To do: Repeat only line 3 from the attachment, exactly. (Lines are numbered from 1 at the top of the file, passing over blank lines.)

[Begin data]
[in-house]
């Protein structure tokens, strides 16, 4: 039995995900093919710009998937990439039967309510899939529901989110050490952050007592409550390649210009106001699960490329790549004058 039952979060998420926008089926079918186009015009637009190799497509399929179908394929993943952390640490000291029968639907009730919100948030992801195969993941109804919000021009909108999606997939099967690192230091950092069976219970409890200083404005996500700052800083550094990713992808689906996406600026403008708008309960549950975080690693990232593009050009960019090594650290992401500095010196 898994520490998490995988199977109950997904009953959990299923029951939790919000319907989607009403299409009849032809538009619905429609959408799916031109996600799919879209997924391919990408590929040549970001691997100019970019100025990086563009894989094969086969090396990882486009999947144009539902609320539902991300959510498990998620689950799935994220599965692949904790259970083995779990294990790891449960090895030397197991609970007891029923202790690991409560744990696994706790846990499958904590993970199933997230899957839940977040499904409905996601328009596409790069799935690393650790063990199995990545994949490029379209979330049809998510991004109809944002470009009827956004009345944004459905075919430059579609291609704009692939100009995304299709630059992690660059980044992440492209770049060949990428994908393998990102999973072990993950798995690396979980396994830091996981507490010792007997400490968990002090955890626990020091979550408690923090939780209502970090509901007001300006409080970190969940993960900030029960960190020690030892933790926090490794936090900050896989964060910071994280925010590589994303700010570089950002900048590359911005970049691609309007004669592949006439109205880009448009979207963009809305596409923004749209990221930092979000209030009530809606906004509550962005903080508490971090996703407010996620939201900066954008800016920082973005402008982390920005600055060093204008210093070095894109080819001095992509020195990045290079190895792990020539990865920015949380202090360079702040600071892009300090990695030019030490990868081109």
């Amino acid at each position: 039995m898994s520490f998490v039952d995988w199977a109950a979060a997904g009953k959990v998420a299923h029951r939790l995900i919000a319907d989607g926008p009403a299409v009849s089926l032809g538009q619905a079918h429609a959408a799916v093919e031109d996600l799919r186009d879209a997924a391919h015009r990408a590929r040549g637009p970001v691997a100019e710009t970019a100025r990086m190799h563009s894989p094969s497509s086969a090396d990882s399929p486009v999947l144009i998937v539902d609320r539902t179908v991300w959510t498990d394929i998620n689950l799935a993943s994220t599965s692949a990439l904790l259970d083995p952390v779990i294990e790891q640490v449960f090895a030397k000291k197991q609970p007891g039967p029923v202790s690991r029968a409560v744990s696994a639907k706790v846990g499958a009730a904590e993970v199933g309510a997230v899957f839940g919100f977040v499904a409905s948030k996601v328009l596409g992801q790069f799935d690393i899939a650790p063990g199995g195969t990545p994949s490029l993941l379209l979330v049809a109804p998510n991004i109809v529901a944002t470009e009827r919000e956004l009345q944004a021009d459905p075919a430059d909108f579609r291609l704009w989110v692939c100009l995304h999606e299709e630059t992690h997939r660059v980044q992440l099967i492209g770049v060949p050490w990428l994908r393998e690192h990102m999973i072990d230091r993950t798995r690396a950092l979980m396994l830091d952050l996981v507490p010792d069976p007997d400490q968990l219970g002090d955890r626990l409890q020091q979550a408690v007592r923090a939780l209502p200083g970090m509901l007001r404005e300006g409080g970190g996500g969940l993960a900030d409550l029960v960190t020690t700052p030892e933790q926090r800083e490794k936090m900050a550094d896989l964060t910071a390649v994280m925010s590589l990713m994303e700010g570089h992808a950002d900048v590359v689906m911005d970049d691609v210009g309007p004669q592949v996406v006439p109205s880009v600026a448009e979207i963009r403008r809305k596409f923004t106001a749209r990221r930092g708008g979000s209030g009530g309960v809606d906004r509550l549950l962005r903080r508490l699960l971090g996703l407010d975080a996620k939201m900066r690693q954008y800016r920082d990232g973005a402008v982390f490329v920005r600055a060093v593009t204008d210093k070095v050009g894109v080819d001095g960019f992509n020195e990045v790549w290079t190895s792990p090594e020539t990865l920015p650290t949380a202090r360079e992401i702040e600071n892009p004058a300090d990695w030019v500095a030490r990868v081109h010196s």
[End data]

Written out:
């Amino acid at each position: 039995m898994s520490f998490v039952d995988w199977a109950a979060a997904g009953k959990v998420a299923h029951r939790l995900i919000a319907d989607g926008p009403a299409v009849s089926l032809g538009q619905a079918h429609a959408a799916v093919e031109d996600l799919r186009d879209a997924a391919h015009r990408a590929r040549g637009p970001v691997a100019e710009t970019a100025r990086m190799h563009s894989p094969s497509s086969a090396d990882s399929p486009v999947l144009i998937v539902d609320r539902t179908v991300w959510t498990d394929i998620n689950l799935a993943s994220t599965s692949a990439l904790l259970d083995p952390v779990i294990e790891q640490v449960f090895a030397k000291k197991q609970p007891g039967p029923v202790s690991r029968a409560v744990s696994a639907k706790v846990g499958a009730a904590e993970v199933g309510a997230v899957f839940g919100f977040v499904a409905s948030k996601v328009l596409g992801q790069f799935d690393i899939a650790p063990g199995g195969t990545p994949s490029l993941l379209l979330v049809a109804p998510n991004i109809v529901a944002t470009e009827r919000e956004l009345q944004a021009d459905p075919a430059d909108f579609r291609l704009w989110v692939c100009l995304h999606e299709e630059t992690h997939r660059v980044q992440l099967i492209g770049v060949p050490w990428l994908r393998e690192h990102m999973i072990d230091r993950t798995r690396a950092l979980m396994l830091d952050l996981v507490p010792d069976p007997d400490q968990l219970g002090d955890r626990l409890q020091q979550a408690v007592r923090a939780l209502p200083g970090m509901l007001r404005e300006g409080g970190g996500g969940l993960a900030d409550l029960v960190t020690t700052p030892e933790q926090r800083e490794k936090m900050a550094d896989l964060t910071a390649v994280m925010s590589l990713m994303e700010g570089h992808a950002d900048v590359v689906m911005d970049d691609v210009g309007p004669q592949v996406v006439p109205s880009v600026a448009e979207i963009r403008r809305k596409f923004t106001a749209r990221r930092g708008g979000s209030g009530g309960v809606d906004r509550l549950l962005r903080r508490l699960l971090g996703l407010d975080a996620k939201m900066r690693q954008y800016r920082d990232g973005a402008v982390f490329v920005r600055a060093v593009t204008d210093k070095v050009g894109v080819d001095g960019f992509n020195e990045v790549w290079t190895s792990p090594e020539t990865l920015p650290t949380a202090r360079e992401i702040e600071n892009p004058a300090d990695w030019v500095a030490r990868v081109h010196s």